GUIDELINES FOR THE LABORATORY DIAGNOSIS OF Chlamydia trachomatis INFECTIONS IN EAST-EUROPEAN COUNTRIES M Domeika, A Savicheva, E Sokolovskiy, N Frigo, T Brilene, A Hallén, M Unemo, R C Ballard, M Ward and EE SRH Network
Karen Babayan (Armenia), Rashid Ismailov (Azerbadjan), Iryna Shimanskaya, Oleg Pankratov, Larisa Zhuruskaya, Oxana Kudina (Belarus), Krasimira Chudomirova (Bulgaria), George Galdava, Oleg Kvivlidze (Georgia), Judith Deak (Hungary), Gulsum Askarova, Almagul Karibajeva (Kazakhstan), Dilara Uusupova, Nadegda Danilenko (Kyrgyzstan), Andris Rubins, Ilze Jacobsone, Judite Pirsko ( Latvia) , Vesta Kucinskiene, (Lithuania), Elena Shipitsyna, Andrej Ignatovskiy, Alexandr Guschin, Sergey Sidorenko, (Russia), Abbos Kasimov, Olim Kasimov (Tajikistan), Gennadij Mavrov, Natalya Kochetova (Ukraine), Sharof Ibragimov, Olga Izvekova (Uzbekistan) EE SRH Network
The present guidelines aim to provide comprehensive information regarding the laboratory diagnosis of infections caused by Chlamydia trachomatis in East-European countries. These recommendations contain important information for laboratory staff working with sexually transmitted infections (STIs) and/or STI-related issues. Individual East-European countries may be required to make minor national adjustments to these guidelines as a result of lack of accessibility to some reagents or equipment, or laws in a specific country.
International Classification of Diseases (ICD) 10, 2007 revision caused by Chlamydia trachomatis
A55 Chlamydial lymphogranuloma venereum
A56Other sexually transmitted diseases
A56.0 Chlamydial infection of lower genitourinary tract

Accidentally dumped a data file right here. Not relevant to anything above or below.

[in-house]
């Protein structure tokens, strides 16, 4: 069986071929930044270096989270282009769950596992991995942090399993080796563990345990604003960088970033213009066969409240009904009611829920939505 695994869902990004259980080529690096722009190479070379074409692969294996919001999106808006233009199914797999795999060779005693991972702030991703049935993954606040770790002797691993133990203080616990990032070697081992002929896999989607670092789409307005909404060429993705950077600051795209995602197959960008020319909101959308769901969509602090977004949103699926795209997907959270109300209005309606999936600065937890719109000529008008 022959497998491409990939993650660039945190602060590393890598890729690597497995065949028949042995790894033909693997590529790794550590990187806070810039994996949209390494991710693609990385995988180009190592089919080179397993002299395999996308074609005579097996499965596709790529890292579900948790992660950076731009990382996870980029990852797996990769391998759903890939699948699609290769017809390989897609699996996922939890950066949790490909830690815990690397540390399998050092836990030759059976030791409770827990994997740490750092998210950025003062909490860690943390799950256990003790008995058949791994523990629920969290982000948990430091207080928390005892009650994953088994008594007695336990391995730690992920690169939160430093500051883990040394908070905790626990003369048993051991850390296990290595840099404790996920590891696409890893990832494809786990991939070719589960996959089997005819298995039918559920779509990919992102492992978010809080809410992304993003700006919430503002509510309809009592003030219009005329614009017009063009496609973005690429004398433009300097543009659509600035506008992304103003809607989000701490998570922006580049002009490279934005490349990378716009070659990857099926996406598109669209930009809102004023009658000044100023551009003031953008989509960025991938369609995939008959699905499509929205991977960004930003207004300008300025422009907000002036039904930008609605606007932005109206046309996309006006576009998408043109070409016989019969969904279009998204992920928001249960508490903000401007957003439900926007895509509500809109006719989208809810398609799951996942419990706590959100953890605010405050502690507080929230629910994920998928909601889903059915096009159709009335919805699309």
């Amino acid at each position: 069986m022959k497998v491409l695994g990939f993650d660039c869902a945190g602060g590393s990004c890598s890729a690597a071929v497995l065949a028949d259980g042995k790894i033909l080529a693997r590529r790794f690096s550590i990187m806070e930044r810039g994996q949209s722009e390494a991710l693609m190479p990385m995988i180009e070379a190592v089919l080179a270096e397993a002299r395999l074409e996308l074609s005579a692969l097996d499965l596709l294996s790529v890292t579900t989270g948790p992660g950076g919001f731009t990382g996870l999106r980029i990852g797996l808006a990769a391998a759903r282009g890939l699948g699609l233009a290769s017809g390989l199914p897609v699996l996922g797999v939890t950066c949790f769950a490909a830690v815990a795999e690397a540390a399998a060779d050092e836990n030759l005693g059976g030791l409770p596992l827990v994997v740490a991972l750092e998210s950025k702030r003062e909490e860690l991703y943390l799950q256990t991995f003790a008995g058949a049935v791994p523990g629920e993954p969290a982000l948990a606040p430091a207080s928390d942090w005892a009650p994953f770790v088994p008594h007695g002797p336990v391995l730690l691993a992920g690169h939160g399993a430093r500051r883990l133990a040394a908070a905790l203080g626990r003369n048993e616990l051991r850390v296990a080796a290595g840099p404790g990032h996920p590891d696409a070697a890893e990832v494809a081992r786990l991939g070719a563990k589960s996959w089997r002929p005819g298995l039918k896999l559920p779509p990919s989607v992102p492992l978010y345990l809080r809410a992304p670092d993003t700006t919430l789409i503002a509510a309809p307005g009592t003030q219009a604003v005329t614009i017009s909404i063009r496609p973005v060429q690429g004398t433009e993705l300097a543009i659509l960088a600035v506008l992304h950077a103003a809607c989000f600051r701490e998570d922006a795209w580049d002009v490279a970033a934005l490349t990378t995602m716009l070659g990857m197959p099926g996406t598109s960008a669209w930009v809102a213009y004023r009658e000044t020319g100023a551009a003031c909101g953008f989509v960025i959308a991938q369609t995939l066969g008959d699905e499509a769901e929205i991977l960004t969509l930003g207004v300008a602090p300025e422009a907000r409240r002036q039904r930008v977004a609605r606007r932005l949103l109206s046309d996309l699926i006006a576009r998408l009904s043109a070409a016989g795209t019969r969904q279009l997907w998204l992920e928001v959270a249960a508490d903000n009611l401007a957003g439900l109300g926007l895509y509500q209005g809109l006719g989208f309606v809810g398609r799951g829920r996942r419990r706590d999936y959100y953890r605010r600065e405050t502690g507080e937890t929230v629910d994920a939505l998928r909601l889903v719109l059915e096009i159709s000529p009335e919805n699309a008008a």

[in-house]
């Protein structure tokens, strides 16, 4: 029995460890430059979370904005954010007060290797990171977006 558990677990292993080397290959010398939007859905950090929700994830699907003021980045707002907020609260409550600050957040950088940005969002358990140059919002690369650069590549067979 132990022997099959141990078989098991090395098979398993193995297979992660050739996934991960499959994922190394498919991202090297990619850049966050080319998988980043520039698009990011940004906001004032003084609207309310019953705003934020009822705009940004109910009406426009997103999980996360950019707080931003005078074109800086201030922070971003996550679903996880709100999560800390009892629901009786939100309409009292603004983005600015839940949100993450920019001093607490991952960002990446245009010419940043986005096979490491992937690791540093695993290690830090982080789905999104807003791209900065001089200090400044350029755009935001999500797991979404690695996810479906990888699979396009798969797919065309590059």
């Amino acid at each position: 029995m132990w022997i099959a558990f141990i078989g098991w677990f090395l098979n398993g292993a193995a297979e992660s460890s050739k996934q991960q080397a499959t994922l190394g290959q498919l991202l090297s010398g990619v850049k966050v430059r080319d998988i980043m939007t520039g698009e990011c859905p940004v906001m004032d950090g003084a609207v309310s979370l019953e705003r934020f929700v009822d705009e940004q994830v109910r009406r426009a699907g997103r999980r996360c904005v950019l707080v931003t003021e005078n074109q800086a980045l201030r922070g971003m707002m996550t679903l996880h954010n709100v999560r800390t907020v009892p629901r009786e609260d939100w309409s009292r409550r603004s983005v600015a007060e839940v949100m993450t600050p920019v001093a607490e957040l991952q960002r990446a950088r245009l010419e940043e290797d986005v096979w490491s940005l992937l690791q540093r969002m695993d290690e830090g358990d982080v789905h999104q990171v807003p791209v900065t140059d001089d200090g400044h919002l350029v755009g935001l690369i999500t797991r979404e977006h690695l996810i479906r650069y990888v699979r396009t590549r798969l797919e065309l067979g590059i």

A56.1 Chlamydial infection of pelviperitoneum and other genitourinary organs
A56.2 Chlamydial infection of genitourinary tract, unspecified
A56.3 Chlamydial infection of anus and rectum
A56.4 Chlamydial infection of pharynx
A56.8 Sexually transmitted chlamydial infection of other sites
Sampling swabs may contain fibres, shaft material or glue that may be toxic for cells and inhibit the growth of C. trachomatis . Plastic or metallic shafts are preferred to wooden shafts. Dacron, artificial silk, cotton fibres are preferred to calcium alginate. Cytobrushes on wire or plastic shafts are excellent for collecting the samples from the endocervical canal.
Methods of collection of specimens for Chlamydia trachomatis testing (A)
Sensitivity and specificity of chlamydial culture
There is now general agreement that chlamydial isolation in cell culture is a substantially less sensitive diagnostic procedure than the newer methods based on nucleic acid amplification. Moreover it is no longer assumed that cell culture is 100% specific; it requires only a moment’s inattention to cross contaminate cell cultures and it is possible for inexperienced microscopists to misidentify artifacts as chlamydial inclusion bodies.
Incorrect and inadequate sampling of clinical material may lead to wrong interpretation of the smear;
use of a marker not designed specifically for marking the slides may pollute the preparation during fixation and staining;
incorrect application of the clinical material on the slide (it is necessary to roll the swab against the slide) may cause damage to the cells and distort cell morphology;
quality of monoclonal antibodies;
availability of appropriate controls;
quality of microscope;
prolonged usage of UV bulbs.
Slides should not be evaluated if:
there are less than 5 cells columnar epithelial cells per high power field;
there are only squamous epithelial cells in the specimen;